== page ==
This brings me to my own predicament. I have read so many books and taken in so much information that you might ask: Why haven’t I followed all the advice of everything I have read?

For example, I might read a book about something relevant to working in a business. I’d read the stuff and say to myself: “This person’s brilliant. What a great idea. I need to do this!”

What ends up happening, though, is that I generally fail to follow through. A few weeks later, the book is filed into a bookshelf and nothing ends up happening. Or, I tell myself I am going to start doing something new, and then some event comes up and interferes—so it never happens. The book is forgotten and my life stays the way it is.

Come to think of it, I spend more time reading about improving than I spend improving.

At the same time, there are certain rituals that I have developed that I would not have done, were it not for my reading and studying.

  • I incorporate spirituality into my life.
  • I exercise at least twice per day.
  • I meditate and do self-hypnosis often.
  • I avoid carbohydrates the best I can.
  • I plan each day.
  • I practice gratitude each day.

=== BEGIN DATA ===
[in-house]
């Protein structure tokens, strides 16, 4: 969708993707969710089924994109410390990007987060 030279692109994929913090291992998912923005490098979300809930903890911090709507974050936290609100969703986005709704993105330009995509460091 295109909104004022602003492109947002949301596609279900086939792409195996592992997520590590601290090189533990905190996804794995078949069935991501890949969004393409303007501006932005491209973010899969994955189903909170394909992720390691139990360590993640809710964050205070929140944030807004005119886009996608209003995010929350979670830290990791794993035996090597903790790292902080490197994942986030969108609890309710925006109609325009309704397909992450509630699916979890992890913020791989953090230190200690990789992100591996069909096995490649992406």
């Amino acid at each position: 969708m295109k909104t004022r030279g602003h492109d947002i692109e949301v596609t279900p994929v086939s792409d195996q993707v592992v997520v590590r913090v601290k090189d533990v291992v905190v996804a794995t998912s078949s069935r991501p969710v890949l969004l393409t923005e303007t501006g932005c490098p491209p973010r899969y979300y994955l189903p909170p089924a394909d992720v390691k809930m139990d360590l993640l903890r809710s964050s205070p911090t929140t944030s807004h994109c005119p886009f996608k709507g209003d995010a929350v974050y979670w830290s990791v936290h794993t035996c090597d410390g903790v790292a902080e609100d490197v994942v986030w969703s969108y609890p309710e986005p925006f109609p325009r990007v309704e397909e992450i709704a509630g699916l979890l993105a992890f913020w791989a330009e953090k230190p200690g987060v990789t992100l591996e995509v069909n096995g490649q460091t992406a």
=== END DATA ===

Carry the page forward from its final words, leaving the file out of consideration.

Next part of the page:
• I plan each week.
  • I spend the majority of my time doing the things I am best at.
  • I sleep a certain number of hours per night.
  • I make sure I incorporate greens into my diet each day.
  • I eat protein within fifteen minutes of getting up.
  • I write down my goals.
  • I have dinner with my family each night.
  • I make sure that various business routines repeat themselves each week.

Each of these “rituals” that I follow are what I personally have distilled to be the “best practices” for my life and are the result of reading and studying literally thousands of books. It does not sound like much, but having these routines has made an incredible difference in the quality of my life and the lives of the people I serve and am close to.

The problem with my routines, though—and the knowledge I have absorbed—is that I am not really doing everything I could. When I look around my library and the things I have learned, I know there is far, far more I could be doing to have a better life. I could incorporate more routine into my life. I could incorporate more difficult routines into my life. I could be more focused.

The reason I have not advanced farther in my life is that I have linked more pain to doing the things I need to improve than I have linked to not doing these things. It is much more fun and interesting to sit around and dream and think about how we are going to improve, than it is to actually go out and make major improvements in our lives.

It is like this for a great many of us. We would rather think and dream than act.